Review of 'Changing Sheets' at The Playground Theatre
This review was written on behalf of North West End UK and was originally published here.
Changing Sheets is a new two-hander romantic comedy about the complexities of modern relationships written by Harry Butler. Developed at The Playground Theatre and directed by its artistic director Anthony Biggs, the story takes us through a series of encounters between Patti (Máiréad Tyers) and Robert (Harry Butler) who meet over a series of Tinder dates. The script touches upon the loneliness, confusion and self-doubt that comes with hookups, where partners have mismatched expectations and boundaries. Through awkward run-ins, friendly banter and unassuming pillow talk, Patti and Robert navigate their feelings for each other. Interestingly, the design of the show calls for an empty stage with minimal movements and no props. The romantic action and intimacy referenced in the text are never mimed or enacted literally, with the performers relying on spoken word to embody their characters. This deliberate choice to perform intimacy bereft of action is what allows us to appreciate the larger theme of the show which is a commentary on communications in the digital age, making this a uniquely charming experience where we are listening just as much as we are seeing.
Tyers’ portrayal of Patti, a woman trying to overcome past romantic disappointments whilst still being open to love’s wonderful possibilities, is honest and heart-warming. Tyers’ is able to capture the character’s rebellion and resignation in the same breath, making us relate hard to Patti’s inner conflicts. Butler crafts a lovable Robert, whose unassuming ways and simple yet enthusiastic approach to life provide for much of the laughs and makes us root for him all throughout. As a writer, Butler uses sharp-witted dialogue to convey the absurdity (and alarming honesty) of conversations shared in the dark, touching upon questions as serious as those of labels and expectation, but equally those as silly as pick-up lines and body counts. The eccentricities that come with internet hook-ups feature prominently in the text, as Patti and Robert try to adjust to the growing levels of intimacy between them whilst still being unaware of many factual details of the other’s life. Biggs’ direction allows us to really dig into the writing and what it hints at, without taking away our focus from the performers.
Given traditional blocking mechanisms, Bigss’ opened up each of the performers to us so even if there’s no action, we could still capture the shifts in breath and emotion. In such an unconventional staging choice, there is usually a risk of the performance losing itself in the words, but Biggs’ manages to maintain tight control over the rhythm and pace of the show, with sharply tuned delivery of dialogues and dynamic body language of the performers. The lack of eye contact between the two characters, which is broken only towards the end, not only builds tension as we anticipate the arrival of the big fallout but equally reminds us about the undeniable impact of looks shared (and deliberately hidden) between two lovers.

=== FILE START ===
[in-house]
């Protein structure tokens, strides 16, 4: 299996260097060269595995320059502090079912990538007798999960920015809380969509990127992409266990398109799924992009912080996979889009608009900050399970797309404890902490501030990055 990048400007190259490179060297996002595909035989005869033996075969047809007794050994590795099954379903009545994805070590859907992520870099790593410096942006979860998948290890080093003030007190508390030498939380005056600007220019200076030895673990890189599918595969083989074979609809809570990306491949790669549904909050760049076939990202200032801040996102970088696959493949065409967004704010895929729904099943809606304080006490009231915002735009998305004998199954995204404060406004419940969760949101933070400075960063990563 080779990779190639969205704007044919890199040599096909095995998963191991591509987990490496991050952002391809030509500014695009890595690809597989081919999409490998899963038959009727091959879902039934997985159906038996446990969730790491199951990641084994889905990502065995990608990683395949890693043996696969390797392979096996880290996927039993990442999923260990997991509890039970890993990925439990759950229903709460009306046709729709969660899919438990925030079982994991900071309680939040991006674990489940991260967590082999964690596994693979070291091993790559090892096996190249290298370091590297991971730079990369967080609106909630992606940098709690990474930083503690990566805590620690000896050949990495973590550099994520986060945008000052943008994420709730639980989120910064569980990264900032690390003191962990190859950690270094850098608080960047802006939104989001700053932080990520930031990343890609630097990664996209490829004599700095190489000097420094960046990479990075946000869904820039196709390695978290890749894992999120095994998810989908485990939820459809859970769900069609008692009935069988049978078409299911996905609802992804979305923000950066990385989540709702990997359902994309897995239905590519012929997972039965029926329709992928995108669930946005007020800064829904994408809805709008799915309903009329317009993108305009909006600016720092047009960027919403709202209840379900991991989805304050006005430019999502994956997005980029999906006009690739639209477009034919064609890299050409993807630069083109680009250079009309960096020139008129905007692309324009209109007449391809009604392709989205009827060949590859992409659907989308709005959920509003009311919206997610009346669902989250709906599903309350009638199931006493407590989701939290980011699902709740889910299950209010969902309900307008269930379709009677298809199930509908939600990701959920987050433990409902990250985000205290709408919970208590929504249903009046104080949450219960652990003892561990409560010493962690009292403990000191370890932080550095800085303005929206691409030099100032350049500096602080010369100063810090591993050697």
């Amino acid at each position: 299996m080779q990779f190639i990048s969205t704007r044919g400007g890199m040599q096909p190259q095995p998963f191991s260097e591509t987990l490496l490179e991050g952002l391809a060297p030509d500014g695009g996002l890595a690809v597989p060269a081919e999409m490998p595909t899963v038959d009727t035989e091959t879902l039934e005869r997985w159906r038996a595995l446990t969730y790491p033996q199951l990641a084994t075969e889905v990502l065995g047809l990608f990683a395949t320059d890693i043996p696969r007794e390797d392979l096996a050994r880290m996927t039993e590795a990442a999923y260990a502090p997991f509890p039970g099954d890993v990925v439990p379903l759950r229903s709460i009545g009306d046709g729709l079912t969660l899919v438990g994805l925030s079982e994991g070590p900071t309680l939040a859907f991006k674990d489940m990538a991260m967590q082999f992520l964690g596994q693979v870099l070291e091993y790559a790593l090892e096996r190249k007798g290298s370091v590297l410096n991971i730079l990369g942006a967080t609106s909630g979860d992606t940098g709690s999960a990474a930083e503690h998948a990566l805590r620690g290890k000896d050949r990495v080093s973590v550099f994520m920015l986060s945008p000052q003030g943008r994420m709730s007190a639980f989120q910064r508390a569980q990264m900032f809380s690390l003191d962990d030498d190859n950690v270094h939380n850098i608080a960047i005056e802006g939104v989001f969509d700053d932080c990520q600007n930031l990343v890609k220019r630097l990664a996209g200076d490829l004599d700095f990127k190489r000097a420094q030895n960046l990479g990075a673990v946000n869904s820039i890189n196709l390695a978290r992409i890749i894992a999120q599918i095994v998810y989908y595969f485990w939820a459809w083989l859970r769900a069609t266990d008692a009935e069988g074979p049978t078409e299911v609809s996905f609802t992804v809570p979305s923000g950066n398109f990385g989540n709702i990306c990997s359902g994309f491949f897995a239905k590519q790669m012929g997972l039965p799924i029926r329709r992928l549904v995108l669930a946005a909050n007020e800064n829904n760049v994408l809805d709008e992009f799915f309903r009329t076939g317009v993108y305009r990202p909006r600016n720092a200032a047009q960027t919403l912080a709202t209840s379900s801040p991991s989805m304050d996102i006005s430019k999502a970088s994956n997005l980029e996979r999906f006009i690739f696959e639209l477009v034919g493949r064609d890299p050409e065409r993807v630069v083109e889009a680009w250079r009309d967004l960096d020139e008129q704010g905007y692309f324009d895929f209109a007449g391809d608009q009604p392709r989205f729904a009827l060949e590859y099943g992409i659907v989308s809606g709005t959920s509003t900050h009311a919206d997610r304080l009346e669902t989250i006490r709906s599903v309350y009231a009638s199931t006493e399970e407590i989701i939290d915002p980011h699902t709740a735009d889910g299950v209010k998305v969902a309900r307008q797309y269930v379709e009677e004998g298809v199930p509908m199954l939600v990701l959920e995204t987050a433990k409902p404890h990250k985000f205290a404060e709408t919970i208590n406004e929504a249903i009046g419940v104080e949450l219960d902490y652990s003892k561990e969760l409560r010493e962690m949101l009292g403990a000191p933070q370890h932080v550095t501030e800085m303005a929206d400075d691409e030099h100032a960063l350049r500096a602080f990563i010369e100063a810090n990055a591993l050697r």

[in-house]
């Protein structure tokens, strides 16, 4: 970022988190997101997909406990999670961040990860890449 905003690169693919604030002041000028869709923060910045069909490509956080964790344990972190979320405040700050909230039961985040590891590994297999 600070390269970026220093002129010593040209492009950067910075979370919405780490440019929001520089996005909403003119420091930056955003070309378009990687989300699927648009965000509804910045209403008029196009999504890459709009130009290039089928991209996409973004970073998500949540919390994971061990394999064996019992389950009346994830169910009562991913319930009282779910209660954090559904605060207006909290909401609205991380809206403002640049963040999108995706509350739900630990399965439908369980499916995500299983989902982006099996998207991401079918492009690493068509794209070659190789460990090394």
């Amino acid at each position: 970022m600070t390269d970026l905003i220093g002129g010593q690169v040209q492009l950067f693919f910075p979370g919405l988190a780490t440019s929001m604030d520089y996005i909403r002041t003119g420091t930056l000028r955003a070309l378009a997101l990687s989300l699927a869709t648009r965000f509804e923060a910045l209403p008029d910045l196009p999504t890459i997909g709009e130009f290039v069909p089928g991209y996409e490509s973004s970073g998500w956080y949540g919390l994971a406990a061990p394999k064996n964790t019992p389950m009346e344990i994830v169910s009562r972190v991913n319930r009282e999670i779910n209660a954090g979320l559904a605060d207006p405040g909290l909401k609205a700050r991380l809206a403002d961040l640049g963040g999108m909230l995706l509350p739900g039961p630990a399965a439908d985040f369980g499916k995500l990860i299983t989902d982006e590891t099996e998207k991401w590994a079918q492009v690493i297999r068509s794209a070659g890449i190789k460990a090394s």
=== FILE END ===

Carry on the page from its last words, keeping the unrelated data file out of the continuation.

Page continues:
The play was staged in the round with performers moving about on a raised platform, with lamp covers of varying shapes and colours suspended on the ceiling above them. Each successive scene is played out in simple lighting with straightforward transitions, making us focus all our attention on the performers and their voices as the evening moves along, a refreshing departure from design-heavy production elements.
To summarize, Changing Sheets is a heart-warming and witty exploration of two young people caught on either side of the deviously complex modern dating game. Patti and Robert’s only refuge is having an honest conversation about who they are and what they really want from each other, which serves to remind us about what’s truly at the heart of the relationships we desire.
Reviewer: Gaurav Singh Nijjer
Reviewed: 13th August 2021
North West End UK Rating: ★★★★
Changing Sheets had its previews at The Playground Theatre and Cafe from 11th to 13th August and will now travel to the Dublin Fringe Festival from 16th to 19th September. Learn more and book tickets at https://www.fringefest.com/festival/whats-on/changing-the-sheets